Confusion surrounds CAPT replacement test

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Jenny Lupoff, Staff Writer

Earlier this year, it was announced that starting in the 2014-2015 school year, the Smarter Balanced Assessment Consortium test (SBAC) would officially replace the CAPT test. Though CAPT is taken by sophomores, juniors will be the only high schoolers taking the test for the 2014-2015 school year. This is because last year, when schools had the option to pilot the test, Staples opted out and gave the CAPT, as usual.

According to its website, the SBAC is an online assessment that “will cover the full range of college-and-career-ready knowledge and skills in the Common Core State Standards.”

While juniors are well aware that they will take the SBAC this year, they seem to not be entirely sure of what the test is or how they will be prepped for it. “I know it involves technology, but our teachers just told us that we were going to be taking it in the spring and haven’t mentioned it otherwise,” Jillian Kleiner ’16 said.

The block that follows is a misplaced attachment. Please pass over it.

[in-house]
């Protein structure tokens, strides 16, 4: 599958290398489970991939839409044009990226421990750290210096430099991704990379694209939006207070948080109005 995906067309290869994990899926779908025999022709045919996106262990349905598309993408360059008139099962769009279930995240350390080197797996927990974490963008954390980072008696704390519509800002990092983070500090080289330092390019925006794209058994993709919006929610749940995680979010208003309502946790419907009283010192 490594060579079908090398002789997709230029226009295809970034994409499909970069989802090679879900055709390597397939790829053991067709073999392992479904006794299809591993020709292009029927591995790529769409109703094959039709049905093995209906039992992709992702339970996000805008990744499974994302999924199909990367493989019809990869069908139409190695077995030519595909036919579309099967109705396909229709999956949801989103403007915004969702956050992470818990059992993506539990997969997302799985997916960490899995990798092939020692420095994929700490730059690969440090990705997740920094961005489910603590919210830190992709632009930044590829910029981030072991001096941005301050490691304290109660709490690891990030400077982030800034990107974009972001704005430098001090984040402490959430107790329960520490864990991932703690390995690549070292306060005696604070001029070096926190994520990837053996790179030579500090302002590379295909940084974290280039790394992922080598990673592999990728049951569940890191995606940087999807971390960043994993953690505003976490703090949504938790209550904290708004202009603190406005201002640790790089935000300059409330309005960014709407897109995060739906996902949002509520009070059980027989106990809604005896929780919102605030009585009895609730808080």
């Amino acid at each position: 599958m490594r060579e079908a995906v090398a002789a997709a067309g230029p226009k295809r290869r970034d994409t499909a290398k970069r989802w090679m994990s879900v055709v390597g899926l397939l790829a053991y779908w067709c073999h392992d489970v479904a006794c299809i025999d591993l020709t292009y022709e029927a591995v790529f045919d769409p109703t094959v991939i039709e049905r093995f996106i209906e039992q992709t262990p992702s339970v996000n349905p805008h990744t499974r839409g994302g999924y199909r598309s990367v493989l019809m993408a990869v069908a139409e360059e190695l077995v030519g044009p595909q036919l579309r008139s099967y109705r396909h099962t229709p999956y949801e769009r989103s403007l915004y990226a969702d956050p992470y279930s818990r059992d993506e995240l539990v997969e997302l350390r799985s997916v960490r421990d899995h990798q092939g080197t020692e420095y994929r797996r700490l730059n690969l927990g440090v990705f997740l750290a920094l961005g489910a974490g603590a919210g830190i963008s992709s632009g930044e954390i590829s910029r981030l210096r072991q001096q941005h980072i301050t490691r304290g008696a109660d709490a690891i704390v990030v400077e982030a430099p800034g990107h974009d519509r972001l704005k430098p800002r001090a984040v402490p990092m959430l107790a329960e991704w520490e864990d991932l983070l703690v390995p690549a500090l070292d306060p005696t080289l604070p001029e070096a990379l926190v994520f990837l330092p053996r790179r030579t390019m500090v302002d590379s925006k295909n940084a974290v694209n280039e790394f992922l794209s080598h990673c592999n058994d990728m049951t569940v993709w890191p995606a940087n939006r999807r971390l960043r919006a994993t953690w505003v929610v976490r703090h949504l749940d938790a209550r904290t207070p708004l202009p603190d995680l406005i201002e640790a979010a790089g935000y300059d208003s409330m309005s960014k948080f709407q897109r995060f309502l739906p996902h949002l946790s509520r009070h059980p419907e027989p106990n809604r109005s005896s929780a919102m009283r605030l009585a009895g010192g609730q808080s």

Angela Yu ’16 agrees. Yu thinks it’s weird that her teachers have not really  mentioned the test, particularly since “last year, they prepared us for the CAPT so well,” Yu said.

Yet, according to English teacher Sue O’Hara, the reason for the lack of prep material is because there is no precise way to prepare for the SBAC. CAPT could be precisely prepared for because we “knew the exact type of questions…this is a more broad test that is designed to make sure we are in line with the Common Core,” O’Hara said.

According to Julie Heller,  the English department chair, the prep for SBAC has already begun. “Last year we started putting a greater emphasis on informational texts, which is not something that has been done in traditional English classes, but it’s a big part of the [Common Core] standards,” Heller said.  The other change implemented in order to prep for the test is that “all teachers are now teaching kids in all grades to write argument essays,” Heller said.

In order to prepare for the math section of the test, there has not been much of a need for curriculum changes within the math department. According to John Wetzel, head of the math department, the Common Core for math is broken down in terms of what should be taught to students by 11th grade. “If you compare [the standards] with what most of our kids are taking in 11th grade and before, they would have been taught nearly all of these by 11th grade. That is why there has not been a sweeping reform for the SBAC,” Wetzel said.

According to Wetzel,  what may present a challenge for all departments is the technology aspect of the test. “But I don’t think it’s going to be that big of a deal since the majority of students are tech savvy,” Wetzel said.

According to director of technology, Natalie Carrignan, a plan on how to familiarize students with the technology will be presented to the Board of Education in December.